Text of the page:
John the Baptist began his public ministry in the fifteenth year of the reign of Tiberius Ceasar in AD 28-29 (Lk 3:1), and we know Jesus began his public ministry when he was around thirty (Lk 3:23). If we take “about thirty” to mean aged 27-33, we arrive at possible dates for Jesus’ birth.
  • Conception of John the Baptist: 6 BC – 3 BC
    John was conceived in the reign of King Herod (Lk 1:5-25). Elizabeth was stated to be in the sixth month of her pregnancy when Jesus was conceived (Lk 1:36), so we can deduce that Jesus was born around 15-16 months after John’s conception. Given that Herod died in 4 BC and that John’s conception could not have taken place later than that, the latest Jesus could have been born is sixteen months later in 3 BC.
  • Tax census during Quirinius’ governorship of Syria: Outlying data point.
    This event from the Gospel of Luke causes difficulties: we know that Matthew places Jesus’ birth during the reign of Herod, and we know from the conception of John the Baptist that the latest Jesus could have been born is 16 months after John’s conception in 3 BC. We also know that the Holy Family fleed to Egypt out of fear of Herod. However, Quirinius didn’t have authority over Judaea until AD 6, nearly a decade after Herod died. We are left to consider that Luke may have got this wrong and must consider this census “an outlying data point”.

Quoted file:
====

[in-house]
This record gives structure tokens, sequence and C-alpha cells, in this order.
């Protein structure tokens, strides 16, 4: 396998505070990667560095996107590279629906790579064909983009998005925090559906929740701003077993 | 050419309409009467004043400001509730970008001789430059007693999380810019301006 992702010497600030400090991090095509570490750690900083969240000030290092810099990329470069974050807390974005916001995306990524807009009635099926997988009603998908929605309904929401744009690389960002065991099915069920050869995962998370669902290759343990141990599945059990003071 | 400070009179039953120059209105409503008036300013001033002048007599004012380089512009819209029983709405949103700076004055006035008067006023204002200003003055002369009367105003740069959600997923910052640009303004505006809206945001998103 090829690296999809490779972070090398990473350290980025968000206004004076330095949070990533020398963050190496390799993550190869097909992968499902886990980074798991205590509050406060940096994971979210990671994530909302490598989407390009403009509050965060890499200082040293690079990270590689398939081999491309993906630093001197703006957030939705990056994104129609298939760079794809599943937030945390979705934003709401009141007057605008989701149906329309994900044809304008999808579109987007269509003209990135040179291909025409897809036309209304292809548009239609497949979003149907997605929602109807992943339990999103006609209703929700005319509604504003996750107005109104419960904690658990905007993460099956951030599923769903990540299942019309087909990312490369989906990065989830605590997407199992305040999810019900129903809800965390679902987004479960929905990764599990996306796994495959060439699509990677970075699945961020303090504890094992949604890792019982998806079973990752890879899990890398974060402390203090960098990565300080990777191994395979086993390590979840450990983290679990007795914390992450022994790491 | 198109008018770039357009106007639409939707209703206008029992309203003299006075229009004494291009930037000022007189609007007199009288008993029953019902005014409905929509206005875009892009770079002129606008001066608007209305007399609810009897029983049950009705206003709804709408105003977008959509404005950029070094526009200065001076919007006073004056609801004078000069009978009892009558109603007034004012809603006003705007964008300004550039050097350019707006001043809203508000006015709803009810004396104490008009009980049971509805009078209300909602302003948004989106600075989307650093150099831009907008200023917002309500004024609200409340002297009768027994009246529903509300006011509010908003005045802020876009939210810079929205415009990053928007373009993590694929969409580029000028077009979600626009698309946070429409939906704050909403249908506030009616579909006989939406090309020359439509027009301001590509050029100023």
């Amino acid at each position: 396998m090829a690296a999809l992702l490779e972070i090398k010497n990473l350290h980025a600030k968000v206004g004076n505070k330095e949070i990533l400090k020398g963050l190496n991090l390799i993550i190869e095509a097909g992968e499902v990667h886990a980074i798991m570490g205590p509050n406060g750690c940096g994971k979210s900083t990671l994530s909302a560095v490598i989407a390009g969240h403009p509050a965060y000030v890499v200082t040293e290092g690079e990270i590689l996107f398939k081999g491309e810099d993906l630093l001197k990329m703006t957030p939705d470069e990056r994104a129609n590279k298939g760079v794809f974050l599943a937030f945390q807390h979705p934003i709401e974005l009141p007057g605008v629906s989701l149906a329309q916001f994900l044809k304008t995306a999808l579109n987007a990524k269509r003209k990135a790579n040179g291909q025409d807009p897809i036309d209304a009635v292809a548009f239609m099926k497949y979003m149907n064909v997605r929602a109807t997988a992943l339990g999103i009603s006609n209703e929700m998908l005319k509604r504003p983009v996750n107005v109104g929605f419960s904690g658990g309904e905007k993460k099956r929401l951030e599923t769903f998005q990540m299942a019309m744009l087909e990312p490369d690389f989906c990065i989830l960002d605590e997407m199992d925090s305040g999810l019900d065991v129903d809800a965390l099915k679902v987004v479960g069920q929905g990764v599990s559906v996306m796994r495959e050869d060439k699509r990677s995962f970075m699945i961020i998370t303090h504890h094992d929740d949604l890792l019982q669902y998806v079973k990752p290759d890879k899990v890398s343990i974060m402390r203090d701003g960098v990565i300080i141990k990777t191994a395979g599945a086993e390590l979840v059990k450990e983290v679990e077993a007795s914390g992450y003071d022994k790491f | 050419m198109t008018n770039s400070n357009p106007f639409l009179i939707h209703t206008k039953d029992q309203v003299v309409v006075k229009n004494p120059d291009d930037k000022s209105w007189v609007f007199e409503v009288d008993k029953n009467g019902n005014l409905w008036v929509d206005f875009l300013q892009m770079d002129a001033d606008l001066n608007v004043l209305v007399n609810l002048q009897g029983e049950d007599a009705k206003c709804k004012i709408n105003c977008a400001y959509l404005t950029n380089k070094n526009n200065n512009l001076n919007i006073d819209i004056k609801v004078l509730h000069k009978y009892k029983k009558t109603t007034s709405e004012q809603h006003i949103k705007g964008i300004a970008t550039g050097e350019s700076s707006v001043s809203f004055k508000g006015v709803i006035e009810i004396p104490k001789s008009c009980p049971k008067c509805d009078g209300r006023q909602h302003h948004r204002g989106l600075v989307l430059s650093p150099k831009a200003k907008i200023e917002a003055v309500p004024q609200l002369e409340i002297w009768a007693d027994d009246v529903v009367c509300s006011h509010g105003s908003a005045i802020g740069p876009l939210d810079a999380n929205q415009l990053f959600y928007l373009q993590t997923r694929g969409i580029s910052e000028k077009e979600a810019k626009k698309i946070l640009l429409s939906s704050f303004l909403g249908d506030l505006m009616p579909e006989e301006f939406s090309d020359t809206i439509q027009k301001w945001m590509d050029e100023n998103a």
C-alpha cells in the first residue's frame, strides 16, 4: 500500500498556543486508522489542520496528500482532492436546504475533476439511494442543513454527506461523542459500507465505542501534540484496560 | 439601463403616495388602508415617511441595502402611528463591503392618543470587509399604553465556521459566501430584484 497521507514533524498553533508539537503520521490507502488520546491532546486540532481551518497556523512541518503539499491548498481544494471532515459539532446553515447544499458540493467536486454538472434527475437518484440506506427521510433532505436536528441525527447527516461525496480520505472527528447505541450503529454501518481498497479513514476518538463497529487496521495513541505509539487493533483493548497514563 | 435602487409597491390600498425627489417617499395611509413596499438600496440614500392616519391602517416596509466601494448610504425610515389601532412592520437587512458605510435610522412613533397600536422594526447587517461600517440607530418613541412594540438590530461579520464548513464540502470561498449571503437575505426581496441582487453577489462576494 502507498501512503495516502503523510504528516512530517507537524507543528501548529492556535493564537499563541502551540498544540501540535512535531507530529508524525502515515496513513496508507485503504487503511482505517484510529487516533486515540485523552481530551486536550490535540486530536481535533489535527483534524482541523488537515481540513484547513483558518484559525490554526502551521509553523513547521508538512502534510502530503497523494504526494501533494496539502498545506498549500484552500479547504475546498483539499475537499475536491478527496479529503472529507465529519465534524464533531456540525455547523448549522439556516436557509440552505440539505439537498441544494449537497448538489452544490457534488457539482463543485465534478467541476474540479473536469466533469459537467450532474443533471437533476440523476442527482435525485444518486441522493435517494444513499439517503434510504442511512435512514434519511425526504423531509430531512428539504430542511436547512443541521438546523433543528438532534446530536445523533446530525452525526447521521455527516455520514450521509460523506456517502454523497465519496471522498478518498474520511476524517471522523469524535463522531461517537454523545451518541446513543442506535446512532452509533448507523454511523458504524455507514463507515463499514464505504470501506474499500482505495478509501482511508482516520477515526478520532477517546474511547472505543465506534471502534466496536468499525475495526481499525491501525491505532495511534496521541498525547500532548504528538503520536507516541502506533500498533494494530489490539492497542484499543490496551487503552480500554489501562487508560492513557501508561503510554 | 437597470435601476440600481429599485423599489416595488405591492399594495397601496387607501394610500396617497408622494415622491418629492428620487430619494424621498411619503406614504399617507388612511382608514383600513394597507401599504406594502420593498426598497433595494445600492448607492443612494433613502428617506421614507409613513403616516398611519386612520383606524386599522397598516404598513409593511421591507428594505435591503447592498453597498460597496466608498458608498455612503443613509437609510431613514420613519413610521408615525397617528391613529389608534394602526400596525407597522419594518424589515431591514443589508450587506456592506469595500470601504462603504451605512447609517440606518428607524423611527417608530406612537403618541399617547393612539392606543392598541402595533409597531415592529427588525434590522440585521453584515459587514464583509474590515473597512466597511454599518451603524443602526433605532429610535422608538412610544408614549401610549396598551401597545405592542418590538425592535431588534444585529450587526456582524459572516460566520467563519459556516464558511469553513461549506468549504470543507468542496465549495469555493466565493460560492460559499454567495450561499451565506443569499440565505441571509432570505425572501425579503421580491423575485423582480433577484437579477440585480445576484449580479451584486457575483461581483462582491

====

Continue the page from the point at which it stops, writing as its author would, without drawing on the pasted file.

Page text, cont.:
• Syrian governor Sentius Saturninus and the census of 8 BC: 9-7 BC
    According to the early Church Father Tertullian (born c. AD 155): “But there is historical proof that at this very time a census had been taken in Judaea by Sentius Saturninus, which might have satisfied their inquiry respecting the family and descent of Christ.” It’s possible that Tertullian had information that indicated that Jesus was born while Saturninus was governor of Syria, and that this was the census that took place that would see Jesus being born in Bethlehem, to prove his Davidic ancestry. We also know that Caesar conducted a worldwide census in 8 BC. Saturninus was governor of Syria from 9-7 BC.